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Abstract #3195

How to train a Deep Convolutional Neural Network for Quantitative Susceptibility Mapping (QSM)

Thomas Jochmann1, Jens Haueisen1, and Ferdinand Schweser2,3
1Department of Computer Science and Automation, Technische Universität Ilmenau, Ilmenau, Germany, 2Buffalo Neuroimaging Analysis Center, Dept. of Neurology, Jacobs School of Medicine and Biomedical Sciences, University at Buffalo, The State University of New York, Buffalo, NY, United States, 3Center for Biomedical Imaging, Clinical and Translational Science Institute, University at Buffalo, The State University of New York, Buffalo, NY, United States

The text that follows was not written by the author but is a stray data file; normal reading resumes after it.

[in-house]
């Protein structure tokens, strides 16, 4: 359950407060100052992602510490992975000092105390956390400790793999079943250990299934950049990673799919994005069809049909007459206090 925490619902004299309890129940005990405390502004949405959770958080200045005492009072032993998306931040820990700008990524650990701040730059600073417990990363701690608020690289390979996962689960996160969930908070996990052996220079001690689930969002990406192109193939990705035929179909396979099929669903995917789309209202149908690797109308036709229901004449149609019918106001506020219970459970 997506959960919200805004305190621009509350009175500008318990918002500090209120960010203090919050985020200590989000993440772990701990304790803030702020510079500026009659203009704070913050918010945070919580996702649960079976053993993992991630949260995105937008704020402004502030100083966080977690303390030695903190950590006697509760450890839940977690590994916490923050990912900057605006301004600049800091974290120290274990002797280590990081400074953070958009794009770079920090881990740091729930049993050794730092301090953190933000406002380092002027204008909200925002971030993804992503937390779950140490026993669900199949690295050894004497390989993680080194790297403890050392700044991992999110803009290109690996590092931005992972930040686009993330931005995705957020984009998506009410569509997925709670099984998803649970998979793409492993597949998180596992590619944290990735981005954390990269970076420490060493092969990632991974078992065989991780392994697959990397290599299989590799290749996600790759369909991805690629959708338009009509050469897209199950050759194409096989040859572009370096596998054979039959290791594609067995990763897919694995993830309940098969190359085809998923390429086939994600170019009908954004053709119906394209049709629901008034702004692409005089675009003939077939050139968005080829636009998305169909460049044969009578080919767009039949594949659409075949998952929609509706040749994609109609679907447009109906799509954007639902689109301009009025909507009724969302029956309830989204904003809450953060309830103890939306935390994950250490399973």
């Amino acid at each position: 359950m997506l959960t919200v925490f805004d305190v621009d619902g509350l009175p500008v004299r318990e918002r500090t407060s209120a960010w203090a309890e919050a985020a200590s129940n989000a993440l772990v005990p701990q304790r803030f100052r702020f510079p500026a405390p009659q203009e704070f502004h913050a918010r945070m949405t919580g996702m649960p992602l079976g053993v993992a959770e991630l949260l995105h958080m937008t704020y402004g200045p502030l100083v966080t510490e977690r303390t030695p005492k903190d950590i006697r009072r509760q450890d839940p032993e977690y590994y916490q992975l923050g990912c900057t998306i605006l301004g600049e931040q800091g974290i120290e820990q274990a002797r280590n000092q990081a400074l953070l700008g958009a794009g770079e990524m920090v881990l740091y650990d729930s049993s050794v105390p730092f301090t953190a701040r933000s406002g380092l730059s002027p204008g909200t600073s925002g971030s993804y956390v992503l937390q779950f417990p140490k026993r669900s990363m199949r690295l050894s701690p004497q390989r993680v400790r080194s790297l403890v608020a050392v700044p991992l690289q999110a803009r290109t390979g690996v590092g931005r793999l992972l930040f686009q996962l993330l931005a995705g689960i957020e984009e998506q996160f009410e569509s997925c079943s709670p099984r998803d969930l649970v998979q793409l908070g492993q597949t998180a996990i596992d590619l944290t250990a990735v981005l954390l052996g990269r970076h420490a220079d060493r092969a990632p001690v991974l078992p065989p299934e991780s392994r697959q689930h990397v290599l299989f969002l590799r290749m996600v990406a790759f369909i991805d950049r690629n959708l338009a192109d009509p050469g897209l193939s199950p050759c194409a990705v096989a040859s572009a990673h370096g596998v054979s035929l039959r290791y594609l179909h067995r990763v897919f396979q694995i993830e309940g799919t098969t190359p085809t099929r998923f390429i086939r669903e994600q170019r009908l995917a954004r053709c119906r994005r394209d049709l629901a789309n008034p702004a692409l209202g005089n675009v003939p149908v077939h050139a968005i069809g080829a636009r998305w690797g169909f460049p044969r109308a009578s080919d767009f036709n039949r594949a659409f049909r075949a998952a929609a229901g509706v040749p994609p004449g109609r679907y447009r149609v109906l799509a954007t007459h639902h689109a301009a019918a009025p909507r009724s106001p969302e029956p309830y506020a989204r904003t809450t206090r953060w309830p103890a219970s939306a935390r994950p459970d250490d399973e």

Deep convolutional neural networks have recently gained popularity for solving the ill-posed dipole inversion problem in Quantitative Susceptibility Mapping (QSM). The training of the neural networks is performed with examples of χ and f that can either be obtained from physical simulations on synthetic source distributions, or through “classical” QSM methods on real data. For both choices, there is a plethora of decisions to make and parameters to set. Here we seek to present best practices regarding the modelling of synthetic source distributions and data augmentation.

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